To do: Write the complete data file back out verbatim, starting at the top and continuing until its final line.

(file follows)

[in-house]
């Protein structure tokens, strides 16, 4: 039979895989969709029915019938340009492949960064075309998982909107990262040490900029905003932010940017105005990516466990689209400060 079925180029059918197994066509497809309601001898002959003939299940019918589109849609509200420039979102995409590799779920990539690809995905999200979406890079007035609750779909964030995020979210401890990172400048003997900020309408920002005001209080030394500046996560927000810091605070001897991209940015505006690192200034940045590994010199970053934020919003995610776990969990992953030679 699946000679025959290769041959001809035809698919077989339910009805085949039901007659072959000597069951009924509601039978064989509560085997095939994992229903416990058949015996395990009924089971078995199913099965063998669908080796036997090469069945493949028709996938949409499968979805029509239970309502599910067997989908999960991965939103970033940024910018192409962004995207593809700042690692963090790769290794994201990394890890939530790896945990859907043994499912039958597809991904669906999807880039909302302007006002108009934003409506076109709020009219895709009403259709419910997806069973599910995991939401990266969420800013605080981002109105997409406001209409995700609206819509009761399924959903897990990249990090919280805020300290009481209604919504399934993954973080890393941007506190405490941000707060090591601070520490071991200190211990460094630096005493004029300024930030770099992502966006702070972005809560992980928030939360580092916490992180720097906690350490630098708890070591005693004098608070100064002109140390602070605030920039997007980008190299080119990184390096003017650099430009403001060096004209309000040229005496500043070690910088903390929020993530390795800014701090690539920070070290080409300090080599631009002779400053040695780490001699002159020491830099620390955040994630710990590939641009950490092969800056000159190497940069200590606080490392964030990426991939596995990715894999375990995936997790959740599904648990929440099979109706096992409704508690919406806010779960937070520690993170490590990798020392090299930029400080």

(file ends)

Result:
[in-house]
């Protein structure tokens, strides 16, 4: 039979895989969709029915019938340009492949960064075309998982909107990262040490900029905003932010940017105005990516466990689209400060 079925180029059918197994066509497809309601001898002959003939299940019918589109849609509200420039979102995409590799779920990539690809995905999200979406890079007035609750779909964030995020979210401890990172400048003997900020309408920002005001209080030394500046996560927000810091605070001897991209940015505006690192200034940045590994010199970053934020919003995610776990969990992953030679 699946000679025959290769041959001809035809698919077989339910009805085949039901007659072959000597069951009924509601039978064989509560085997095939994992229903416990058949015996395990009924089971078995199913099965063998669908080796036997090469069945493949028709996938949409499968979805029509239970309502599910067997989908999960991965939103970033940024910018192409962004995207593809700042690692963090790769290794994201990394890890939530790896945990859907043994499912039958597809991904669906999807880039909302302007006002108009934003409506076109709020009219895709009403259709419910997806069973599910995991939401990266969420800013605080981002109105997409406001209409995700609206819509009761399924959903897990990249990090919280805020300290009481209604919504399934993954973080890393941007506190405490941000707060090591601070520490071991200190211990460094630096005493004029300024930030770099992502966006702070972005809560992980928030939360580092916490992180720097906690350490630098708890070591005693004098608070100064002109140390602070605030920039997007980008190299080119990184390096003017650099430009403001060096004209309000040229005496500043070690910088903390929020993530390795800014701090690539920070070290080409300090080599631009002779400053040695780490001699002159020491830099620390955040994630710990590939641009950490092969800056000159190497940069200590606080490392964030990426991939596995990715894999375990995936997790959740599904648990929440099979109706096992409704508690919406806010779960937070520690993170490590990798020392090299930029400080």